MALTA – Almost 100 area schoolchildren flocked to Jonamac Orchard on Wednesday for a summer day camp to learn all about farm safety and rural living from the DeKalb County Farm Bureau.
Held for the first time since 2018, the camp made a return to Jonamac Orchard, 19412 Shabbona Rd, in Malta after the COVID-19 pandemic put the event on hold in 2020.
The safety camp started in 1994 and has been held every other year since. The orchard has played hosted to the camp since 2000. Sponsored by the DeKalb County Farm Bureau with support from COUNTRY Financial and Conserv FS, the summer session also included a chance for campers between ages 8 and 12 to learn more about resources from area safety agencies.
Both Riley Frieders and Jaedyn Martz were two of the almost 100 kids who attended the daylong camp Wednesday.
When asked what her favorite station was, Frieders, 7, of Sandwich replied “the PTO station,” which was later explained as farm machinery from both Frieders and Martz, who were in the same group together. The station run by Young Farmers, an area group that demonstrated how farm machinery works. All the children had the chance to look at the inside of the tractor, and got to learn how it operated.
Martz, 10, of Maple Park said her favorite activity Wednesday was a grain safety station.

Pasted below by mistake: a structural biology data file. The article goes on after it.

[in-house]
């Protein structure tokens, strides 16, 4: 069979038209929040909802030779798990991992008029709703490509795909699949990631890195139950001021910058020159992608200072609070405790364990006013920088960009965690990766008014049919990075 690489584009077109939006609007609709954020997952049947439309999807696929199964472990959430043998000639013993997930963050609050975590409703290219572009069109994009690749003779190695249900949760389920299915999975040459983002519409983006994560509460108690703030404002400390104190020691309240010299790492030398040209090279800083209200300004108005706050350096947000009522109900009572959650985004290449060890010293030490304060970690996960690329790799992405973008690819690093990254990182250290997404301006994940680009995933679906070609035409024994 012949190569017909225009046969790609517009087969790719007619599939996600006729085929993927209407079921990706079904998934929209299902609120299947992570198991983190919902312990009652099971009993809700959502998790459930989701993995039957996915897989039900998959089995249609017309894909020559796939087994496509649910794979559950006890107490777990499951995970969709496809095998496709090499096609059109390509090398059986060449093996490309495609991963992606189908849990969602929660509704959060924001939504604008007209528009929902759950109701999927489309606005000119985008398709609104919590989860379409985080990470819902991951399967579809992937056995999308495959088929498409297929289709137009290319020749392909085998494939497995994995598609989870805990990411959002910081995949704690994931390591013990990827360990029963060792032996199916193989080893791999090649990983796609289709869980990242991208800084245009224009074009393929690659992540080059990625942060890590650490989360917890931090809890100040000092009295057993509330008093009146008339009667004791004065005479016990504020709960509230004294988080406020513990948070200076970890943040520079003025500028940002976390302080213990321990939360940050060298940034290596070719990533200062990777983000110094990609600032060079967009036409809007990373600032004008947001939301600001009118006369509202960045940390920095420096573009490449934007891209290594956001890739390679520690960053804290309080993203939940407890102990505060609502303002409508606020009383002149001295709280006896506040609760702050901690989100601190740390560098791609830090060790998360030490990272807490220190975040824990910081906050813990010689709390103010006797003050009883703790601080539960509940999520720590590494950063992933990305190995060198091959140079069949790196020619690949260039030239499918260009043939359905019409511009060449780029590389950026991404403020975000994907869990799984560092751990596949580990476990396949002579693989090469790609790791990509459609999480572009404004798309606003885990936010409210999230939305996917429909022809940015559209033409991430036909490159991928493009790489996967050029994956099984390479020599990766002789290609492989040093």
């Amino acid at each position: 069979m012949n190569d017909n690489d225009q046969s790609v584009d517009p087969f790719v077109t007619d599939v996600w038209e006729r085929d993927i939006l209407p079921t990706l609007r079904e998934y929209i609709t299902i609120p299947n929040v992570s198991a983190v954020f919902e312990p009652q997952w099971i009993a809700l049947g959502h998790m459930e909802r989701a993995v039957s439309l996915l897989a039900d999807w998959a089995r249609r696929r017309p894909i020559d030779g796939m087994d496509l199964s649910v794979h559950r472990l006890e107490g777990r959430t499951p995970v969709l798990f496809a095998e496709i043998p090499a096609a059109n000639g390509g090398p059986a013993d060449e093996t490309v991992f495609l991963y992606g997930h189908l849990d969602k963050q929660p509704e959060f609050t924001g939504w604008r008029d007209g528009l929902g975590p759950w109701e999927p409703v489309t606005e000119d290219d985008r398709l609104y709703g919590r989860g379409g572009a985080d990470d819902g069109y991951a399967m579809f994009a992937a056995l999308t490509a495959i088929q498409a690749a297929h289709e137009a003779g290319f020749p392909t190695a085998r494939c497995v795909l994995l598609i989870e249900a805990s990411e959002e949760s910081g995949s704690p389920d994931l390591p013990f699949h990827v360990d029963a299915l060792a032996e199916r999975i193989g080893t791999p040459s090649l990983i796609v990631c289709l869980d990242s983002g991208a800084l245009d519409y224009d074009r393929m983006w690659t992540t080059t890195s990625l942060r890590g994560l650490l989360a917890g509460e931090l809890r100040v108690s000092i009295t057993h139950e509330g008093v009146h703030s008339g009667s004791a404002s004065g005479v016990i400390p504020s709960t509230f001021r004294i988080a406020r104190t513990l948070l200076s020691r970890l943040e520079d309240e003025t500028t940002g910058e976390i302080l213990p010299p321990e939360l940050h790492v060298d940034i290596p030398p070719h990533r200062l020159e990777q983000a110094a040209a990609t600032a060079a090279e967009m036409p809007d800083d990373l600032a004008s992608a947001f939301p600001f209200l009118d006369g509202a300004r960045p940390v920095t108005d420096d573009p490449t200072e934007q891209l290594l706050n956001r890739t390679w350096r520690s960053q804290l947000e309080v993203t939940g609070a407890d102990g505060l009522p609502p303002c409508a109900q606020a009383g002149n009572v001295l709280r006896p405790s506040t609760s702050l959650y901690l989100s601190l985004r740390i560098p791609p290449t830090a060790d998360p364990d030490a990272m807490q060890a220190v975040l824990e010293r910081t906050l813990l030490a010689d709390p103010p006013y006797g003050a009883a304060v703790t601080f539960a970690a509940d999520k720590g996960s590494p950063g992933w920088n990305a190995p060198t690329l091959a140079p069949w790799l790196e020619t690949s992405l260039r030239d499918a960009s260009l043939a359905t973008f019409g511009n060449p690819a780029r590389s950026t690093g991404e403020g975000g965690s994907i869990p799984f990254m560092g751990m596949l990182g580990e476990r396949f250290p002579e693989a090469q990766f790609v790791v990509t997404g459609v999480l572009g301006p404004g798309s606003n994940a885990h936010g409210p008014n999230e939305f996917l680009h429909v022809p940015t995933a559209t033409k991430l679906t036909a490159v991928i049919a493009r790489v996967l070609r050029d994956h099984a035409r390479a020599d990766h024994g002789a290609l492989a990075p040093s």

“The whole purpose is to just educate the kids in a fun way,” said Anna Schelkopf, Farm Safety Camp event coordinator and assistant director of communication at the DeKalb County Farm Bureau.
The biannual activity is meant to education youth in DeKalb County’s more rural communities on how to put safety first, whether they’re living on a farm or not.
“Not all of them live on farms, but all of them have something relatable,” Schelkopf said. “Even if you don’t live on a farm, you are learning about fire safety, or managing an injury, or who to call for help, how to ride your bike safely.”
Among agencies who offered safety tips including deputies from the DeKalb County Sheriff’s Office, DeKalb and Malta fire departments, Northern Illinois University’s Speech, Language and Hearing Clinic and the DeKalb Lawn & Equipment/TORO company.
The campers were divided into groups and spent about 20 minutes at each stations learning about ATVs, farm animals, bike safety, chemicals, electricity, farm machinery, fire, first aid and rescue, grain bin and grain wagons, hearing, lawn mowers and garden tractors and semi-trailer truck safety.
A few of those safety procedures that were included in the sessions helped the children learn about how to respond to a farm accident, operating a lawn mower and farm machinery and avoiding hazards such as flowing grain and downed power lines. Other sessions provided interactive exercises, making safety topics fun to learn about.
A safety station hosted by Tom Newquist and Dave Kohlhagen helped the children learn how to operate lawn mowers safely.
Newquist, owner of the DeKalb Lawn and Equipment, 219 N. Seventh St. in DeKalb and Kohlhagen, a regional sales manager for The Toro Company – a Minnesota-based distributor of lawn and agriculture equipment – said they have been helping out with the camp for almost 20 years.
Wednesday’s turnout was among the largest the farm bureau has seen at the camp, which normally ranges from 60 to 100 children, Schelkopf said.
“These are some of our highest numbers,” she said. “Probably because we had that [pandemic] gap in there.”